After Hammond & Hammond Bailbondsmen, Inc. satisfied conditions for the $100,000 bond for Crystal Mangum and she was released from the Durham Detention Center into house arrest, she was no longer totally incommunicado. The biased media, of course, has not made an effort to interview her or do anything to present her side of what took place on the night of February 17, 2010. They just attempted to put a positive light on the police/prosecutor story, while ignoring its inherent problems with timeframe and logic. One important issue that almost all media have stayed away from is the alleged vandalism of the car of Crystal’s ex-boyfriend. This destructive act was referenced to in the Durham Police’s Incident/investigative report and in the indictment obtained from the Grand Jury.
The Grand Jury Indictment obtained April 5, 2010, alleges that Ms. Mangum “did wantonly injure personal property of Milton Walker, including clothing, car tires and the windshield of his car.” Neither the police nor prosecution put forth a statement with a credible timeline of when and how this damage to Mr. Walker’s car took place. Also, they do not give any credible evidence linking Ms. Mangum to the incident. For example, did the damage to his car take place the night of February 17th, and, if so, when... prior to the domestic dispute? Or did she damage the car after he initiated the fight with Crystal by punching her in the face? Did Mr. Walker call the police about the car damage after discovering it? How did Mr. Walker get home after the incident? Can it be documented that Mr. Walker did have his tires and windshield replaced?
The only media document that I could find that even mentioned the allegedly vandalized car was an article written by Keith Upchurch for the Herald-Sun newspaper. His statement about the vandalism is vague, and doesn’t even hint that Ms. Mangum was responsible for it. Mr. Upchurch’s single sentence on the vandalism is: “Thursday afternoon, an empty black Lincoln car with four flat tires and a shattered windshield was in the driveway, and a leaf blower was in the front yard.” The question is, to whom does the car belong? I tried to obtain photographs of the car, but was informed by Mr. Upchurch that no photographs were taken. I believe that this is relevant because the police incident report describes Mr. Walker’s car as being a blue 2000 Oldsmobile Park Avenue, and not a black Lincoln. I have no idea how to explain this discrepancy. However, when taken as a whole, the credibility of the police/prosecutor’s story is severely strained.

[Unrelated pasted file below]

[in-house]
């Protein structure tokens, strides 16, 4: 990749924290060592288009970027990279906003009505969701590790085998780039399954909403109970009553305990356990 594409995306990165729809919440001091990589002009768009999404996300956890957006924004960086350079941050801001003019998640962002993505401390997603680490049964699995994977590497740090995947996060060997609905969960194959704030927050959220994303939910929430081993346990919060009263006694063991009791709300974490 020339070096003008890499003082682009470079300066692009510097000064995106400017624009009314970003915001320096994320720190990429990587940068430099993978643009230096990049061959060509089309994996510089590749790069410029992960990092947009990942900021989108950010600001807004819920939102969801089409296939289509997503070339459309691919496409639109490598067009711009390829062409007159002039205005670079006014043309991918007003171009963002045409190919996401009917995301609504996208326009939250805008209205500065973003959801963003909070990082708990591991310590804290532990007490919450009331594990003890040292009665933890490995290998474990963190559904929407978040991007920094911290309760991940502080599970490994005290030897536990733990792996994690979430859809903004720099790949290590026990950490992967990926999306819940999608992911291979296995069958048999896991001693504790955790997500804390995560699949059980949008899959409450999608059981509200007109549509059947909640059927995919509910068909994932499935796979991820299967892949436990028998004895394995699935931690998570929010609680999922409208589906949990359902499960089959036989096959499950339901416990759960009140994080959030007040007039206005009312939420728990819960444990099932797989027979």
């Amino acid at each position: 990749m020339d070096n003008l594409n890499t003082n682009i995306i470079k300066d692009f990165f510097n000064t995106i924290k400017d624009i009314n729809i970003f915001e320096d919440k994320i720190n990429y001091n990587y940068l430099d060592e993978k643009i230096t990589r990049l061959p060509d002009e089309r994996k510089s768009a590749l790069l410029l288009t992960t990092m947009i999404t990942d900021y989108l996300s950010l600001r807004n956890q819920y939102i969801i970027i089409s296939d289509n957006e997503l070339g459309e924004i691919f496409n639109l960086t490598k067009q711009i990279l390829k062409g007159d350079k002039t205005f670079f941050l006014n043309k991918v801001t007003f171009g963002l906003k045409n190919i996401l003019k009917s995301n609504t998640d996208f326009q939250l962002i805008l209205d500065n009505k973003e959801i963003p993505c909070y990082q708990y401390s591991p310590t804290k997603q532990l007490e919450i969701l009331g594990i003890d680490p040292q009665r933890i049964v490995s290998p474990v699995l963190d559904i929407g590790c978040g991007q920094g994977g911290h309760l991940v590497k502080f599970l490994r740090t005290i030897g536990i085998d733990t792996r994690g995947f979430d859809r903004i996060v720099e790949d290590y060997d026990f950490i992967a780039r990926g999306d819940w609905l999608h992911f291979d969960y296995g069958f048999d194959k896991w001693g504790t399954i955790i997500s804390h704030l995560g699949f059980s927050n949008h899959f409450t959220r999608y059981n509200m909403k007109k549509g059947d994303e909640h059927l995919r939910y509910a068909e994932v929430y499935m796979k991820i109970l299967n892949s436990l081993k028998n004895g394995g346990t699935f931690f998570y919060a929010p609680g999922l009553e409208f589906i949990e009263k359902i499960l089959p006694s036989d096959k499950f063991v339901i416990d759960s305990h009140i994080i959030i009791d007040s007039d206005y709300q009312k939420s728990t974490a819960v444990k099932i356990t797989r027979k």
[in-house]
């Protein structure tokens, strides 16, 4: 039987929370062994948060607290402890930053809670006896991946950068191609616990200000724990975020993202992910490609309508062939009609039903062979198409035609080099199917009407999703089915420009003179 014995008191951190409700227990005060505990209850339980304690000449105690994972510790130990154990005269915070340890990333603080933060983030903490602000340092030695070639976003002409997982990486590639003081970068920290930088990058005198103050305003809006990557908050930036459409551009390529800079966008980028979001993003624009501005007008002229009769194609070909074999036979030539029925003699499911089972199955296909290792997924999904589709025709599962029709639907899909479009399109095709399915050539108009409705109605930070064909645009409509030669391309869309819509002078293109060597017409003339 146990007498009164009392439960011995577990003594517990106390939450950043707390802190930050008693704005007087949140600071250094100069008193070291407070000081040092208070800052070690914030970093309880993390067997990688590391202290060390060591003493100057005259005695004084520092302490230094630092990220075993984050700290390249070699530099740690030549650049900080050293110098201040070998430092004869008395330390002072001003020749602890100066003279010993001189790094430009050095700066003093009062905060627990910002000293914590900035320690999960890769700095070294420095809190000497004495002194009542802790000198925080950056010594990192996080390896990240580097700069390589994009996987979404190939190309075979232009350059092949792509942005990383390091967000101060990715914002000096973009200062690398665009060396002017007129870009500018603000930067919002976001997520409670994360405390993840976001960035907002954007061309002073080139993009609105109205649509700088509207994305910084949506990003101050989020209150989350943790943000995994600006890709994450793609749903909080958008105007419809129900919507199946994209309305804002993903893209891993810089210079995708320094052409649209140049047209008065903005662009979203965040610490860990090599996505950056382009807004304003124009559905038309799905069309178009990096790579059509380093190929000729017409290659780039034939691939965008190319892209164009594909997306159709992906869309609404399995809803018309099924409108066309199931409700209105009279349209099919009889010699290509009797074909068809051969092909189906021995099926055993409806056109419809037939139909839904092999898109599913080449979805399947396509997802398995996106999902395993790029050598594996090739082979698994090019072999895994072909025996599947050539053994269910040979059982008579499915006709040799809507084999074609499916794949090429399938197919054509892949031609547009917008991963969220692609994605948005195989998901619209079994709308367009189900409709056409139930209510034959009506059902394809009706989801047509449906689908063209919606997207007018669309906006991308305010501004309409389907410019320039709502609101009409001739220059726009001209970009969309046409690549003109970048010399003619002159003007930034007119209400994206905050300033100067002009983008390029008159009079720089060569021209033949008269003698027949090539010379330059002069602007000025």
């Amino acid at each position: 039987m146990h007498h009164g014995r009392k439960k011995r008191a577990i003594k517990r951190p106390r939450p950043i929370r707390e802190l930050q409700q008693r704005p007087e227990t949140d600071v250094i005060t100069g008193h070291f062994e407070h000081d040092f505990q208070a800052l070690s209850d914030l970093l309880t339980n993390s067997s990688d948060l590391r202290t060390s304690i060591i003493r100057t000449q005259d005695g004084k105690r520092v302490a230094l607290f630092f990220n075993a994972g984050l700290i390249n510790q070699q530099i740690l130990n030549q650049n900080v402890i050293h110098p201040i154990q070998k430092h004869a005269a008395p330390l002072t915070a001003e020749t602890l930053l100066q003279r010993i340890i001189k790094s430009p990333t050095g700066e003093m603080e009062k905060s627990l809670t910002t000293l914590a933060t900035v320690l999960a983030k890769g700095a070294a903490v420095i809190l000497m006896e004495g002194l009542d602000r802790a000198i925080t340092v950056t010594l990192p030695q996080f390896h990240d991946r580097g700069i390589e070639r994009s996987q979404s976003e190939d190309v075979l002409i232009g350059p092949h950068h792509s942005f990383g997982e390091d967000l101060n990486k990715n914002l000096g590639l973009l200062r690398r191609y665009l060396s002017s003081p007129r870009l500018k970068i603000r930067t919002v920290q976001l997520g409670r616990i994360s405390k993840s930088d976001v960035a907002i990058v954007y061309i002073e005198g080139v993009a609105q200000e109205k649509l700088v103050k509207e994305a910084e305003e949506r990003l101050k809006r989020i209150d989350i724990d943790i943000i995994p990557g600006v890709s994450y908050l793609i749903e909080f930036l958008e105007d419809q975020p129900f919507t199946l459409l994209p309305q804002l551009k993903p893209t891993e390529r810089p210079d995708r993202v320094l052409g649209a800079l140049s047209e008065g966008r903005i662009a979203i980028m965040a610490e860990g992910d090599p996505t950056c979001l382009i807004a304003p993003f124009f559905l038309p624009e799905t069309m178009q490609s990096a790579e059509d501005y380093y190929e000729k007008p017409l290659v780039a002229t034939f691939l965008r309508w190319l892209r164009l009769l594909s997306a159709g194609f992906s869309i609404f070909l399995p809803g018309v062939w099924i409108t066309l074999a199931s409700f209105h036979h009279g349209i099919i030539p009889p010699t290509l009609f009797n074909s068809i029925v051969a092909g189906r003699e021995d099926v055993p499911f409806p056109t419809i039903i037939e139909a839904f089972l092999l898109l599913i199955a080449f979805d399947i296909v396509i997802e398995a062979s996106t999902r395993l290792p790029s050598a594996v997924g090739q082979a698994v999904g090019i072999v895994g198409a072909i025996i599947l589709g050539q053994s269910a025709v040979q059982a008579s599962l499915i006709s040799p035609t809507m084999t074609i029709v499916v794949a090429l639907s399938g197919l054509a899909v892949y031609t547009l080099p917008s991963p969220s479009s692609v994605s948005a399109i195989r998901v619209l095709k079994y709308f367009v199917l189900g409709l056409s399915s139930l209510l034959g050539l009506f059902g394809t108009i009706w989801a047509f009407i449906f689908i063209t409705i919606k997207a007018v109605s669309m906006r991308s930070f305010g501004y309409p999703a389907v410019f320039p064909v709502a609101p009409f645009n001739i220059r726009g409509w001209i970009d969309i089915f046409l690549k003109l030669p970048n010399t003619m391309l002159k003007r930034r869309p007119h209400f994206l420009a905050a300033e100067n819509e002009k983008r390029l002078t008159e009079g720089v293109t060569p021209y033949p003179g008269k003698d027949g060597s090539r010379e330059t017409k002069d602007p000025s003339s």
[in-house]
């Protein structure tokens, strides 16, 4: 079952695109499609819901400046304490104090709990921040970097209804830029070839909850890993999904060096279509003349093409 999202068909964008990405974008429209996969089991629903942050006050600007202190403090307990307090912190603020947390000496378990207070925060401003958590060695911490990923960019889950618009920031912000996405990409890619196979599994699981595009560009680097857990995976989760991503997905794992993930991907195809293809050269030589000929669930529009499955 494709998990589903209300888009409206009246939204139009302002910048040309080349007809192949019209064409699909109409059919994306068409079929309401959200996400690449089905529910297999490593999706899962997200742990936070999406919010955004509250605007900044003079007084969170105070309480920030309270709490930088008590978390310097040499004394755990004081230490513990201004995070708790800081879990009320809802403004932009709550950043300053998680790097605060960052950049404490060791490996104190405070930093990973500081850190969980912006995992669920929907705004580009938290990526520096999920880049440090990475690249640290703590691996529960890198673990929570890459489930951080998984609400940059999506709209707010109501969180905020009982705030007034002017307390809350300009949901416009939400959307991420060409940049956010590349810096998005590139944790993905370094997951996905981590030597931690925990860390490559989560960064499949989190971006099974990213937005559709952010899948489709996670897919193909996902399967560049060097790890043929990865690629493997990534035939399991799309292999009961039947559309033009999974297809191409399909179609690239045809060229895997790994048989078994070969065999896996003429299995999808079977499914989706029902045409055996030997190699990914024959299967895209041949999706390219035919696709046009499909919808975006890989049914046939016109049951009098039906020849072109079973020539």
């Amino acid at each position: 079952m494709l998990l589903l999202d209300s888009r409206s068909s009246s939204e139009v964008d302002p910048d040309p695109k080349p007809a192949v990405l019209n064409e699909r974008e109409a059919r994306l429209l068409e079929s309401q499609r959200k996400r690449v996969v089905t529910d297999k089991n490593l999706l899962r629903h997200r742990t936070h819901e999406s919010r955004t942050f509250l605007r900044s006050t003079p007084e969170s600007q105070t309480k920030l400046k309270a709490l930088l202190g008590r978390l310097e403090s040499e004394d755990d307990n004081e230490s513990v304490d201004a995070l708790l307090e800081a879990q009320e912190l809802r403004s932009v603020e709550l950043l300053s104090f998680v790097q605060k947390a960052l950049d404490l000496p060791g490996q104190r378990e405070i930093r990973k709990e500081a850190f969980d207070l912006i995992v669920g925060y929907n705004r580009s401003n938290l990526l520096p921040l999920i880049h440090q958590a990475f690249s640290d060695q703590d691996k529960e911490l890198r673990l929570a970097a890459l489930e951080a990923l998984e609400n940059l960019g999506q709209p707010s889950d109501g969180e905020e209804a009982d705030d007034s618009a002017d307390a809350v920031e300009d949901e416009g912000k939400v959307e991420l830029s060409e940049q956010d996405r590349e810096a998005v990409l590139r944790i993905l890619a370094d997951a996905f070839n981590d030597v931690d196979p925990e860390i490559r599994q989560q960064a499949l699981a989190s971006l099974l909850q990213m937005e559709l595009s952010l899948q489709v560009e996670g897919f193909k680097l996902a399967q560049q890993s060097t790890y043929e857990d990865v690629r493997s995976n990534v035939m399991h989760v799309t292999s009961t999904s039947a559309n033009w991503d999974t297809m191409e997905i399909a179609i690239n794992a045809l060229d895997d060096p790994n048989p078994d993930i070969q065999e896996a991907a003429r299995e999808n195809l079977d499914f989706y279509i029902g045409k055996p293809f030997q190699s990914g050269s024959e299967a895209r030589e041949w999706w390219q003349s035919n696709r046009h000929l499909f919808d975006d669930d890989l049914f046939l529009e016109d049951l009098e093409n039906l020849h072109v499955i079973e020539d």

One final point about the car vandalism… Ms. Mangum has always maintained that the argument arose after she broke up with him and asked him to remove his belongings and leave the house. Does it make any sense that she would do anything to hamper his move – such as slash all four of his tires? The police are trying to present the car vandalism as being motivated by Ms. Mangum rage, but the truth is is that Ms. Mangum was not angry with Mr. Walker… at least not prior to him punching her in the face.
Issues revolving around the burned clothes in the bathtub, likewise, are vague and nonspecific. One media source referred to a “bathtub full” of clothes being burned… but whether only a handful of clothes or many clothes were damaged has always been unclear in police and media reports. Were only Mr. Walker’s clothing burned, as the media would lead one to believe? Two things troublesome about the clothing burned in the bathtub are: (1) that the authorities are trying to define this as first degree arson, even though there was no flame damage to the structure; and (2) that the authorities are trying to lay blame on the clothes burning to Crystal Mangum without credible evidence. To my knowledge no officer admitted to witnessing the origin of the fire. Ms. Mangum, according to one report, was supposedly seen carrying clothes into the bathroom, although this report is suspect as she denied ever doing so.
The fact that the media went to extremes and avoided writing about the car vandalism speaks volumes about the veracity of such an occurrence. I believe that the car vandalism accusation was conveniently employed to increase the amount of personal property damaged attributed to Ms. Mangum to an amount greater than $200.
In conclusion, the injury to personal property charge against Ms. Mangum is as bogus as the attempted first degree murder charge, and like that charge, it should be dropped as well. Fact is all charges against Ms. Mangum should be immediately dropped. This entire case against her is nothing more than vendetta justice in retaliation for her role in the Duke Lacrosse case. It is judicial discrimination to which all Nifong supporters and “wrong-enders” (individuals considered by the Powers-That-Be to be on the wrong end of the Duke Lacrosse case) are being unfairly subjected.